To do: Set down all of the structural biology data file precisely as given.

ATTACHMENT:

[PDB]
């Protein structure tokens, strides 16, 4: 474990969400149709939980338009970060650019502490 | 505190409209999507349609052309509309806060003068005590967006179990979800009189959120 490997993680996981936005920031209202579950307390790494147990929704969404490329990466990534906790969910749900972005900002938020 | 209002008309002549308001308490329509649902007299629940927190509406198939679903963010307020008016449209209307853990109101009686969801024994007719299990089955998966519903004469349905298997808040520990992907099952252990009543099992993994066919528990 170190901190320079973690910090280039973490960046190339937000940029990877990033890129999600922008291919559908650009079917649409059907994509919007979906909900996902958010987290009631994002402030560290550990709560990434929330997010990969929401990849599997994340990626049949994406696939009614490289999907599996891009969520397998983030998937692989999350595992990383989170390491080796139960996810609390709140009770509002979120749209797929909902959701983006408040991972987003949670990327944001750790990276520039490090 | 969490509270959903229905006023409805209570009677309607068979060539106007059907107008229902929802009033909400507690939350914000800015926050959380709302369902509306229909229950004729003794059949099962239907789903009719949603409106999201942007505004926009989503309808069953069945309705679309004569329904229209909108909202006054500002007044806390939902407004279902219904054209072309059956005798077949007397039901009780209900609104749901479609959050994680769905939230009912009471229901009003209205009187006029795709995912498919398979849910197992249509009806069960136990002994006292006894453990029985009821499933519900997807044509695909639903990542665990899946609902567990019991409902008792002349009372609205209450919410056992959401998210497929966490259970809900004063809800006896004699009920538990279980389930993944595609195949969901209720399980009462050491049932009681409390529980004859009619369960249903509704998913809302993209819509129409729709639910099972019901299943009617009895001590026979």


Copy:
[PDB]
């Protein structure tokens, strides 16, 4: 474990969400149709939980338009970060650019502490 | 505190409209999507349609052309509309806060003068005590967006179990979800009189959120 490997993680996981936005920031209202579950307390790494147990929704969404490329990466990534906790969910749900972005900002938020 | 209002008309002549308001308490329509649902007299629940927190509406198939679903963010307020008016449209209307853990109101009686969801024994007719299990089955998966519903004469349905298997808040520990992907099952252990009543099992993994066919528990 170190901190320079973690910090280039973490960046190339937000940029990877990033890129999600922008291919559908650009079917649409059907994509919007979906909900996902958010987290009631994002402030560290550990709560990434929330997010990969929401990849599997994340990626049949994406696939009614490289999907599996891009969520397998983030998937692989999350595992990383989170390491080796139960996810609390709140009770509002979120749209797929909902959701983006408040991972987003949670990327944001750790990276520039490090 | 969490509270959903229905006023409805209570009677309607068979060539106007059907107008229902929802009033909400507690939350914000800015926050959380709302369902509306229909229950004729003794059949099962239907789903009719949603409106999201942007505004926009989503309808069953069945309705679309004569329904229209909108909202006054500002007044806390939902407004279902219904054209072309059956005798077949007397039901009780209900609104749901479609959050994680769905939230009912009471229901009003209205009187006029795709995912498919398979849910197992249509009806069960136990002994006292006894453990029985009821499933519900997807044509695909639903990542665990899946609902567990019991409902008792002349009372609205209450919410056992959401998210497929966490259970809900004063809800006896004699009920538990279980389930993944595609195949969901209720399980009462050491049932009681409390529980004859009619369960249903509704998913809302993209819509129409729709639910099972019901299943009617009895001590026979």